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dc.contributor.authorBurnham, Philip Smith
dc.date.accessioned2019-10-15T15:29:24Z
dc.date.available2019-10-15T15:29:24Z
dc.date.issued2019-05-30
dc.identifier.otherBurnham_cornellgrad_0058F_11354
dc.identifier.otherhttp://dissertations.umi.com/cornellgrad:11354
dc.identifier.otherbibid: 11050291
dc.identifier.urihttps://hdl.handle.net/1813/67309
dc.description.abstractThe global burden of infectious disease has declined in recent decades. Yet, patients who are immunocompromised and individuals in resource-limited settings remain at high risk of infection. In this dissertation, I will present several next generation sequencing assays that we have created that enable new ways to monitor and study infectious diseases. I will present two classes of technologies that target two different analytes: (1) cell-free DNA (cfDNA) in biological fluids and (2) viral transcripts within single cells. We have developed a library preparation assay that is sensitive to ultrashort cfDNA, which captures information about the pathogen and host. We applied this cfDNA sequencing assay to a large number of urine samples collected from patients with viral and bacterial urinary tract infections. Our findings indicate cfDNA sequencing can accurately detect a broad range of uropathogens and describe functional information about the infectious agent and host. We have also developed a complementary analytical pipeline to reduce false-positive identifications and background contamination. We have recently applied this pipeline in the monitoring of infectious diseases that are endemic in low-income countries. Using DNA sequencing, we proved that genome replication dynamics can be observed during MTB infections and that an abundance of enteric bacteria is present in the plasma of children suffering environmental enteropathy. In the second part of the dissertation, I will introduce a new high-throughput single-cell RNA sequencing tool that combines enrichment measurements of targeted RNA sequences with unbiased profiling of the polyadenylated transcriptome across thousands of single cells in the same biological sample. We applied this technique to simultaneously characterize the non-A-tailed transcripts of a segmented dsRNA viruses and the transcriptome of the infected cells. In addition, we applied the technology to simultaneously determine the natively paired, variable region heavy and light chain amplicons and the transcriptome of B lymphocytes. In summary, we have created new tools to capture and sequence nucleic acids in biological fluids and single cells, thereby providing novel ways to understand pathogens as well as host immunity and damage.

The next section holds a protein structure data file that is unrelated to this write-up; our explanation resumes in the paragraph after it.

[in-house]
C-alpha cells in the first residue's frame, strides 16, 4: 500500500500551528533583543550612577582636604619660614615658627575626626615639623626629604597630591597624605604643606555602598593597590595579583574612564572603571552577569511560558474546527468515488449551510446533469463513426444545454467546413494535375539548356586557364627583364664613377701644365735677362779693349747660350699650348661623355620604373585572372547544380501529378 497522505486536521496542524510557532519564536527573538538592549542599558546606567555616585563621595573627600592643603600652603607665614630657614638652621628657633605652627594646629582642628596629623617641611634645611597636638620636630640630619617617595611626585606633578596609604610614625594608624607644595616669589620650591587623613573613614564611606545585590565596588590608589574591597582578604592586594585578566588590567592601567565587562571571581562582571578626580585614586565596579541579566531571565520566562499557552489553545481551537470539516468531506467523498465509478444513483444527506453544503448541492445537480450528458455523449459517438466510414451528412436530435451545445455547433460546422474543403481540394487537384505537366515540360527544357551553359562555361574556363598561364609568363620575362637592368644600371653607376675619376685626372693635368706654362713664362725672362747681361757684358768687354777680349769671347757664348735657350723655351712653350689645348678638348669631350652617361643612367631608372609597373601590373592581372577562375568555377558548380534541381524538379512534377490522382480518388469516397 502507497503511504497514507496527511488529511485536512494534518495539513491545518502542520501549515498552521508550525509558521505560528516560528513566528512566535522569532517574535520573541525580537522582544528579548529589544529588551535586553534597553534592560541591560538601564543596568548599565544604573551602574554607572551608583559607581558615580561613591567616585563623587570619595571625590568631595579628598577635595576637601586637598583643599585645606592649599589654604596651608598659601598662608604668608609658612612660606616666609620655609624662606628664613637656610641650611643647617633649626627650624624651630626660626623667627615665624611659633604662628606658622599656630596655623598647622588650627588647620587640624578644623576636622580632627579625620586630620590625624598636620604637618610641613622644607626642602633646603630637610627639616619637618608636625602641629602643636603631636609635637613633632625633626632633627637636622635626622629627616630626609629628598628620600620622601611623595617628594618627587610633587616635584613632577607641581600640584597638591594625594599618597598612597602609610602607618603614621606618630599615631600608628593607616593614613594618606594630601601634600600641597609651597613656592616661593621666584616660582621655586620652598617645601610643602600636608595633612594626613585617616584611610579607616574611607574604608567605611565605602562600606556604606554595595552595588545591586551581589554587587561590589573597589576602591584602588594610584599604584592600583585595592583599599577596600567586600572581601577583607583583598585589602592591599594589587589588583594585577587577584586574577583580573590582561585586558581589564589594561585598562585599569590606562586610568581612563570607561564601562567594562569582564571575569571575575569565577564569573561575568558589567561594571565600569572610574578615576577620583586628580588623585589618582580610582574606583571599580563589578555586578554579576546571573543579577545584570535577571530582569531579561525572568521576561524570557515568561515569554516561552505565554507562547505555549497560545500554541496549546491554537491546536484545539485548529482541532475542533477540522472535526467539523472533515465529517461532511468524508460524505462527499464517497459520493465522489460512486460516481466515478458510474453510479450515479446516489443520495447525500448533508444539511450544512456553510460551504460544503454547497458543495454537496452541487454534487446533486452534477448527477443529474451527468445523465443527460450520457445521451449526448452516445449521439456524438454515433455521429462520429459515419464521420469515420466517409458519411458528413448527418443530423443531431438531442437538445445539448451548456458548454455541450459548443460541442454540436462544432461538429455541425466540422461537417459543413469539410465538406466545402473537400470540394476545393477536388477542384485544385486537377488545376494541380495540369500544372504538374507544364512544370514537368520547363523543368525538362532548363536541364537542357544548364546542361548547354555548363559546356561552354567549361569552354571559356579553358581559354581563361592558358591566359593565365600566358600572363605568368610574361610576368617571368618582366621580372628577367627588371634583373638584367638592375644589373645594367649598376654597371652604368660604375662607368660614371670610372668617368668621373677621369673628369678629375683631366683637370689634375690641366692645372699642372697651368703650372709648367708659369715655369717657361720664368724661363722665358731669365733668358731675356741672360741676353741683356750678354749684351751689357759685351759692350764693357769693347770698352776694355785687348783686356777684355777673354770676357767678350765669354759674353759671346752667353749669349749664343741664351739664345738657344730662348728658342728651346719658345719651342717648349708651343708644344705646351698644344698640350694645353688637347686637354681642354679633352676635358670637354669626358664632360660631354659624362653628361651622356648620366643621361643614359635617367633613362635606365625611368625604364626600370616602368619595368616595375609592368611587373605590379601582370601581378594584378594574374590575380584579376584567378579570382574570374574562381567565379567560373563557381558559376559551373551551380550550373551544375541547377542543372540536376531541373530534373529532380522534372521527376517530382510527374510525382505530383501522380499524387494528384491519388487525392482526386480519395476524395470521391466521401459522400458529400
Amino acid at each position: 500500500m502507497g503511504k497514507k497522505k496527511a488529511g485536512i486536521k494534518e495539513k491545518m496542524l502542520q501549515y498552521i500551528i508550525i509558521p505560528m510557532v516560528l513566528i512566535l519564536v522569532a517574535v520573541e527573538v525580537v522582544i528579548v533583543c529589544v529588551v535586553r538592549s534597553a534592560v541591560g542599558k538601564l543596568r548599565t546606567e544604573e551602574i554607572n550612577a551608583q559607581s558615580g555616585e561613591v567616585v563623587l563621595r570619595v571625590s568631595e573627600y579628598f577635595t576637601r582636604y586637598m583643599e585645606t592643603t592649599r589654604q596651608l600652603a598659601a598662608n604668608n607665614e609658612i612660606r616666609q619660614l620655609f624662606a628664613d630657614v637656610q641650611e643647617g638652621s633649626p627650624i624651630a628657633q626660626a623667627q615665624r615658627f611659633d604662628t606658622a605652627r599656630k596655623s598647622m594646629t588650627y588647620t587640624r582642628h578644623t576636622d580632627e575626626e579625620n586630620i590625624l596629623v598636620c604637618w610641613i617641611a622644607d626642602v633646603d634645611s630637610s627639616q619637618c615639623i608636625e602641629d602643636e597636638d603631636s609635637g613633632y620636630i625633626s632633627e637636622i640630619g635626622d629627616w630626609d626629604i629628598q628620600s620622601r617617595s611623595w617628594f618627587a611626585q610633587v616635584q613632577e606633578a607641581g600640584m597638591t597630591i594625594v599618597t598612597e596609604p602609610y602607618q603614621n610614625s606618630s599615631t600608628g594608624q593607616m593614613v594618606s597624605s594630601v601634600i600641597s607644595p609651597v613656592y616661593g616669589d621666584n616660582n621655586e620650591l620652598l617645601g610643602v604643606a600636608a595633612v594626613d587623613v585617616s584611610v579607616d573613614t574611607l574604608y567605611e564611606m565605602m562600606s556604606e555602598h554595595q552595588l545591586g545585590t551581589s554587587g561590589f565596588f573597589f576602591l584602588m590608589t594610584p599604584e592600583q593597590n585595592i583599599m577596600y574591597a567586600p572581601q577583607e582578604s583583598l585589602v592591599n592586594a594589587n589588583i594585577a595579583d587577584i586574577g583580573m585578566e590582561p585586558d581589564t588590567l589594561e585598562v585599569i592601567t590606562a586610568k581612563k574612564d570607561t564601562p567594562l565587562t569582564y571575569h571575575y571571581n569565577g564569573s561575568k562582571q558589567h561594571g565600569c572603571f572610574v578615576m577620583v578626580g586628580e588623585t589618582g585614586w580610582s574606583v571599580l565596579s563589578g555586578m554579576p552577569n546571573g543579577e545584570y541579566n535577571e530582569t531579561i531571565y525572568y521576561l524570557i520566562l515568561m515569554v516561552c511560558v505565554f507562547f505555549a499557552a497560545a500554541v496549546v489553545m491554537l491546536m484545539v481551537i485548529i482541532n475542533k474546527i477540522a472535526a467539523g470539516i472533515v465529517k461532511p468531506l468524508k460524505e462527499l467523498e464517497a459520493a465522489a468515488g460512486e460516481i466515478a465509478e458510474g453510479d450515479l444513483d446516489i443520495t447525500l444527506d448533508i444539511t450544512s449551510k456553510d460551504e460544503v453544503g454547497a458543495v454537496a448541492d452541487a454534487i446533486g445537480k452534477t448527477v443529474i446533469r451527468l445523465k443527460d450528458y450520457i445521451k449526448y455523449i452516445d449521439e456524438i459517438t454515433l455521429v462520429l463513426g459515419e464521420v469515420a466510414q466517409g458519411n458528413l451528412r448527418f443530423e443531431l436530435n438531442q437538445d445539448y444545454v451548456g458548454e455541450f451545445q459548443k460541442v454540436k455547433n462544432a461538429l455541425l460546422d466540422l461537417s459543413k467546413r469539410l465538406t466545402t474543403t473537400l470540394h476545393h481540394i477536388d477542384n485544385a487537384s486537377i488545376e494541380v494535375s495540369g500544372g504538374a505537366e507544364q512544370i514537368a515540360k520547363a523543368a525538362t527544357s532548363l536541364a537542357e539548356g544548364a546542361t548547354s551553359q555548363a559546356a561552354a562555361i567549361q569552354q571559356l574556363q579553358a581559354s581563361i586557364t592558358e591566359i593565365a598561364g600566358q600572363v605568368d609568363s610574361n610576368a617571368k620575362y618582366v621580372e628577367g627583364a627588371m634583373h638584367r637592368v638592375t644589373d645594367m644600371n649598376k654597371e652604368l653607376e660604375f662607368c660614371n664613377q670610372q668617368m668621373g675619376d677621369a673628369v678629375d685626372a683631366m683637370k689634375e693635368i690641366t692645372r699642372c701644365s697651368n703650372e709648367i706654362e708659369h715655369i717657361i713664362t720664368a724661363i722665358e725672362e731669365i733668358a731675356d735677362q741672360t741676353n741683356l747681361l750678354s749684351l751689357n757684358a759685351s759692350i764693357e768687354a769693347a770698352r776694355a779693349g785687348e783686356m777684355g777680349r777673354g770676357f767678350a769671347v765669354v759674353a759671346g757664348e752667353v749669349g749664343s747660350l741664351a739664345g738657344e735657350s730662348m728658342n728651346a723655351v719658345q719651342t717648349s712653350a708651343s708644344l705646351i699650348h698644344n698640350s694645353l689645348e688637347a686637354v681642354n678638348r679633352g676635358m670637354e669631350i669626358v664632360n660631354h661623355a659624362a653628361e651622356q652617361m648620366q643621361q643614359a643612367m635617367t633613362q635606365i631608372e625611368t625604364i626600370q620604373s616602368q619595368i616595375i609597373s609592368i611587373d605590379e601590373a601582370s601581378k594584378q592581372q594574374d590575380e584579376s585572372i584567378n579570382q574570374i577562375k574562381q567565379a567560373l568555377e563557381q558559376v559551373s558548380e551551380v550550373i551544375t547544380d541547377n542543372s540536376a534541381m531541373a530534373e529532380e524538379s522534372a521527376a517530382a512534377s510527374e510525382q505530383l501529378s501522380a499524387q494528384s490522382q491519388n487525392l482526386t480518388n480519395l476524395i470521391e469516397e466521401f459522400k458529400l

dc.language.isoen_US
dc.rightsAttribution 4.0 International
dc.rights.urihttps://creativecommons.org/licenses/by/4.0/
dc.subjectSystematic biology
dc.subjectBioinformatics
dc.subjectBiophysics
dc.subjectInfectious disease
dc.subjectMolecular diagnostics
dc.titleProfiling infectious disease via single-cell and single-molecule sequencing
dc.typedissertation or thesis
thesis.degree.disciplinePhysics
thesis.degree.grantorCornell University
thesis.degree.levelDoctor of Philosophy
thesis.degree.namePh.D., Physics
dc.contributor.chairDe Vlaminck, Iwijn
dc.contributor.committeeMemberWang, Michelle D.
dc.contributor.committeeMemberMyers, Christopher R.
dc.contributor.committeeMemberCohen, Itai
dcterms.licensehttps://hdl.handle.net/1813/59810
dc.identifier.doihttps://doi.org/10.7298/4s37-tg36


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